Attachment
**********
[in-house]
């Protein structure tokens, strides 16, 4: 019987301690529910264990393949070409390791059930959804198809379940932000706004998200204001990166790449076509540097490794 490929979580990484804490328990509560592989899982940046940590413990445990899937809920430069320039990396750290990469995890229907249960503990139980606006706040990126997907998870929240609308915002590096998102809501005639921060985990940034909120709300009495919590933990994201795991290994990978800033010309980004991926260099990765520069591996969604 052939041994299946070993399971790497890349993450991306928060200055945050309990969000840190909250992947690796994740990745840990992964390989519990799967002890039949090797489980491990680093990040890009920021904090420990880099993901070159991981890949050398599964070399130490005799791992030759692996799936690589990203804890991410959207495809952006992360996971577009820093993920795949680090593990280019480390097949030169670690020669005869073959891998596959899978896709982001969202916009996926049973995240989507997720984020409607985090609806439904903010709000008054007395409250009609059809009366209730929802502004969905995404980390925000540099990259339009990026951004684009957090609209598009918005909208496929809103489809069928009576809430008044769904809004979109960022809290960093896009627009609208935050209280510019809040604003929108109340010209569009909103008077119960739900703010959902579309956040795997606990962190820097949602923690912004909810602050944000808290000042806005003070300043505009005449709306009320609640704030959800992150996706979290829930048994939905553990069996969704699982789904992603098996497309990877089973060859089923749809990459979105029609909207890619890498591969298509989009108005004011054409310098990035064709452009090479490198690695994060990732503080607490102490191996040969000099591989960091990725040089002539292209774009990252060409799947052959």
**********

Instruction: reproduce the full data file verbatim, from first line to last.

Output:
[in-house]
């Protein structure tokens, strides 16, 4: 019987301690529910264990393949070409390791059930959804198809379940932000706004998200204001990166790449076509540097490794 490929979580990484804490328990509560592989899982940046940590413990445990899937809920430069320039990396750290990469995890229907249960503990139980606006706040990126997907998870929240609308915002590096998102809501005639921060985990940034909120709300009495919590933990994201795991290994990978800033010309980004991926260099990765520069591996969604 052939041994299946070993399971790497890349993450991306928060200055945050309990969000840190909250992947690796994740990745840990992964390989519990799967002890039949090797489980491990680093990040890009920021904090420990880099993901070159991981890949050398599964070399130490005799791992030759692996799936690589990203804890991410959207495809952006992360996971577009820093993920795949680090593990280019480390097949030169670690020669005869073959891998596959899978896709982001969202916009996926049973995240989507997720984020409607985090609806439904903010709000008054007395409250009609059809009366209730929802502004969905995404980390925000540099990259339009990026951004684009957090609209598009918005909208496929809103489809069928009576809430008044769904809004979109960022809290960093896009627009609208935050209280510019809040604003929108109340010209569009909103008077119960739900703010959902579309956040795997606990962190820097949602923690912004909810602050944000808290000042806005003070300043505009005449709306009320609640704030959800992150996706979290829930048994939905553990069996969704699982789904992603098996497309990877089973060859089923749809990459979105029609909207890619890498591969298509989009108005004011054409310098990035064709452009090479490198690695994060990732503080607490102490191996040969000099591989960091990725040089002539292209774009990252060409799947052959």